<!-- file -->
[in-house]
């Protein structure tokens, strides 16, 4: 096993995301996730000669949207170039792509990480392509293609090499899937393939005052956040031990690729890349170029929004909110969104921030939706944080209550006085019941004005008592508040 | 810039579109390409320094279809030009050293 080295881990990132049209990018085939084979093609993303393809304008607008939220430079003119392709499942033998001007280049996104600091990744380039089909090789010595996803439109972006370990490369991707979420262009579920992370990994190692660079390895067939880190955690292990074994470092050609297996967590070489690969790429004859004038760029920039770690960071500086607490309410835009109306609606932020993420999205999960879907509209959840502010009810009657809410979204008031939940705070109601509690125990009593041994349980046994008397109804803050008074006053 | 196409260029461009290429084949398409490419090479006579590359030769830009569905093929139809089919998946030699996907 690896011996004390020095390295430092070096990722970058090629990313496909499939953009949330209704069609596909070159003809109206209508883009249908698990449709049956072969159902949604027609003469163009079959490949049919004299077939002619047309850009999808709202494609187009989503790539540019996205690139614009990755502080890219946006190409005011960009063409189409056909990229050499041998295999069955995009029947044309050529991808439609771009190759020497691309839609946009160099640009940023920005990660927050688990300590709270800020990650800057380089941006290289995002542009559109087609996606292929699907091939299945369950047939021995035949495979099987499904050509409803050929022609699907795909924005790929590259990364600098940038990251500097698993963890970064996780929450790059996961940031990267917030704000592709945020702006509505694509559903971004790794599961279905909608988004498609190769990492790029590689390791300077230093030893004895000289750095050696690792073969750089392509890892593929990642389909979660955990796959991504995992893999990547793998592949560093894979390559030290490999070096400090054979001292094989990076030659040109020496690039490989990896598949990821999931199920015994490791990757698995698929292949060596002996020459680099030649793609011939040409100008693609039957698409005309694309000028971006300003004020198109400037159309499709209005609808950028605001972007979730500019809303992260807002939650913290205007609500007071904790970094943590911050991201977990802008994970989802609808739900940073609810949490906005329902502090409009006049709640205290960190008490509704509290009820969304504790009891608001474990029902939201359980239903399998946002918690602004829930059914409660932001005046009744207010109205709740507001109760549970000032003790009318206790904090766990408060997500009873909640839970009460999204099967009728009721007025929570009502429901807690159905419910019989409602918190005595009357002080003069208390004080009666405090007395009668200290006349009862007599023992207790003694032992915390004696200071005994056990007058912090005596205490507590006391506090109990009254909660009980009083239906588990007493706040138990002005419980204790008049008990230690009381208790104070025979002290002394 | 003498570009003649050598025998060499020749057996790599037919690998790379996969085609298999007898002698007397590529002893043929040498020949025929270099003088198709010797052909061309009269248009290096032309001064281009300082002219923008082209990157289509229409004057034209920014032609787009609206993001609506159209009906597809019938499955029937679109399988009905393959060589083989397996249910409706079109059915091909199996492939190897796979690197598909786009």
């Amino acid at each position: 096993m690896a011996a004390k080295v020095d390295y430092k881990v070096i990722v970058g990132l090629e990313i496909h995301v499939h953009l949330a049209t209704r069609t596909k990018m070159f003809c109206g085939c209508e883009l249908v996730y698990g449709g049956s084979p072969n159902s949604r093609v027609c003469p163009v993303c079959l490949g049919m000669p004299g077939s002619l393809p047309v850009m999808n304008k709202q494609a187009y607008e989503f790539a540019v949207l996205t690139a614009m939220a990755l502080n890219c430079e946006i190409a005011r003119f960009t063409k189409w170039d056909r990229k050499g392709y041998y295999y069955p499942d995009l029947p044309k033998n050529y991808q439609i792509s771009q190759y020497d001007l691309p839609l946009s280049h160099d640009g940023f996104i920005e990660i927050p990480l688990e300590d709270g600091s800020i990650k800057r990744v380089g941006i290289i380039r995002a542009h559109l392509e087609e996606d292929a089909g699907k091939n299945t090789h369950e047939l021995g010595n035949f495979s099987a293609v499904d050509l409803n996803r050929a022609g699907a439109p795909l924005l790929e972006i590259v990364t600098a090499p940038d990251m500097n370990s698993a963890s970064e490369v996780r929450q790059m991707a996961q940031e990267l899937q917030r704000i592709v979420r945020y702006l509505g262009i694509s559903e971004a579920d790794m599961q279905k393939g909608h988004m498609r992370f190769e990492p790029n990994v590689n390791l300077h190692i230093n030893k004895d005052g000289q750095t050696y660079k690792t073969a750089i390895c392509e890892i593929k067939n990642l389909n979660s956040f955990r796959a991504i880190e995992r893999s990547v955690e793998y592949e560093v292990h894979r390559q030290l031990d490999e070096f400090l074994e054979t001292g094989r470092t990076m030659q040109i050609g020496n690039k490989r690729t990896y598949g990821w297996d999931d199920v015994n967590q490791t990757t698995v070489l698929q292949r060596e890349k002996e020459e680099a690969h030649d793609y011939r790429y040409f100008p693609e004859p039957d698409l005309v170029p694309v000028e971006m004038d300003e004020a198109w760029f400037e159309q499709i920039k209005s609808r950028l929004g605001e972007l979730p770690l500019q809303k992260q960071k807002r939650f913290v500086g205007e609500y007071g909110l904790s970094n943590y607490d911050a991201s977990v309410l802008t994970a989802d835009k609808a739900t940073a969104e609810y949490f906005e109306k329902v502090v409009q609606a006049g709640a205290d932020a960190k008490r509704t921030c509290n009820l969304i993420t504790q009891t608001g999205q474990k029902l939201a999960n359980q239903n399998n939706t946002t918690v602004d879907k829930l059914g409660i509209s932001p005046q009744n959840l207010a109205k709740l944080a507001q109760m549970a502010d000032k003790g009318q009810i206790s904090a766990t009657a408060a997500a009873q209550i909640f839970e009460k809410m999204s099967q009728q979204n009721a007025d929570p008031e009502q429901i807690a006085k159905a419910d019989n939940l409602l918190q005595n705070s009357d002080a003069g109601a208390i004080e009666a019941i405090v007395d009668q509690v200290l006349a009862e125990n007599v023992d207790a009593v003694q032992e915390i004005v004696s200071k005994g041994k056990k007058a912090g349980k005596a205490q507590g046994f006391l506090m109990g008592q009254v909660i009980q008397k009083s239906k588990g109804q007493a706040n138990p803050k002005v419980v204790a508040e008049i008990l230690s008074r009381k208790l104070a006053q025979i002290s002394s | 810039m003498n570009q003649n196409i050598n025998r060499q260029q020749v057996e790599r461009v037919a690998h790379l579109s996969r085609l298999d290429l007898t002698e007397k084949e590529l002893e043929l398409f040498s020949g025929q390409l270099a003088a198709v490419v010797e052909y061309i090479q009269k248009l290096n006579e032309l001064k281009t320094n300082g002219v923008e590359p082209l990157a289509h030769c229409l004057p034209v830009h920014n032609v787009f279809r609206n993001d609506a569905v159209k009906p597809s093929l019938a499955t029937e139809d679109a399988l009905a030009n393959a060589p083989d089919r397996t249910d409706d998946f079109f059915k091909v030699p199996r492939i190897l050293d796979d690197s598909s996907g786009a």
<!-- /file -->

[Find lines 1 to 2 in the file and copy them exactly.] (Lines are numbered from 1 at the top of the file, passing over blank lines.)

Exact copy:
[in-house]
């Protein structure tokens, strides 16, 4: 096993995301996730000669949207170039792509990480392509293609090499899937393939005052956040031990690729890349170029929004909110969104921030939706944080209550006085019941004005008592508040 | 810039579109390409320094279809030009050293 080295881990990132049209990018085939084979093609993303393809304008607008939220430079003119392709499942033998001007280049996104600091990744380039089909090789010595996803439109972006370990490369991707979420262009579920992370990994190692660079390895067939880190955690292990074994470092050609297996967590070489690969790429004859004038760029920039770690960071500086607490309410835009109306609606932020993420999205999960879907509209959840502010009810009657809410979204008031939940705070109601509690125990009593041994349980046994008397109804803050008074006053 | 196409260029461009290429084949398409490419090479006579590359030769830009569905093929139809089919998946030699996907 690896011996004390020095390295430092070096990722970058090629990313496909499939953009949330209704069609596909070159003809109206209508883009249908698990449709049956072969159902949604027609003469163009079959490949049919004299077939002619047309850009999808709202494609187009989503790539540019996205690139614009990755502080890219946006190409005011960009063409189409056909990229050499041998295999069955995009029947044309050529991808439609771009190759020497691309839609946009160099640009940023920005990660927050688990300590709270800020990650800057380089941006290289995002542009559109087609996606292929699907091939299945369950047939021995035949495979099987499904050509409803050929022609699907795909924005790929590259990364600098940038990251500097698993963890970064996780929450790059996961940031990267917030704000592709945020702006509505694509559903971004790794599961279905909608988004498609190769990492790029590689390791300077230093030893004895000289750095050696690792073969750089392509890892593929990642389909979660955990796959991504995992893999990547793998592949560093894979390559030290490999070096400090054979001292094989990076030659040109020496690039490989990896598949990821999931199920015994490791990757698995698929292949060596002996020459680099030649793609011939040409100008693609039957698409005309694309000028971006300003004020198109400037159309499709209005609808950028605001972007979730500019809303992260807002939650913290205007609500007071904790970094943590911050991201977990802008994970989802609808739900940073609810949490906005329902502090409009006049709640205290960190008490509704509290009820969304504790009891608001474990029902939201359980239903399998946002918690602004829930059914409660932001005046009744207010109205709740507001109760549970000032003790009318206790904090766990408060997500009873909640839970009460999204099967009728009721007025929570009502429901807690159905419910019989409602918190005595009357002080003069208390004080009666405090007395009668200290006349009862007599023992207790003694032992915390004696200071005994056990007058912090005596205490507590006391506090109990009254909660009980009083239906588990007493706040138990002005419980204790008049008990230690009381208790104070025979002290002394 | 003498570009003649050598025998060499020749057996790599037919690998790379996969085609298999007898002698007397590529002893043929040498020949025929270099003088198709010797052909061309009269248009290096032309001064281009300082002219923008082209990157289509229409004057034209920014032609787009609206993001609506159209009906597809019938499955029937679109399988009905393959060589083989397996249910409706079109059915091909199996492939190897796979690197598909786009």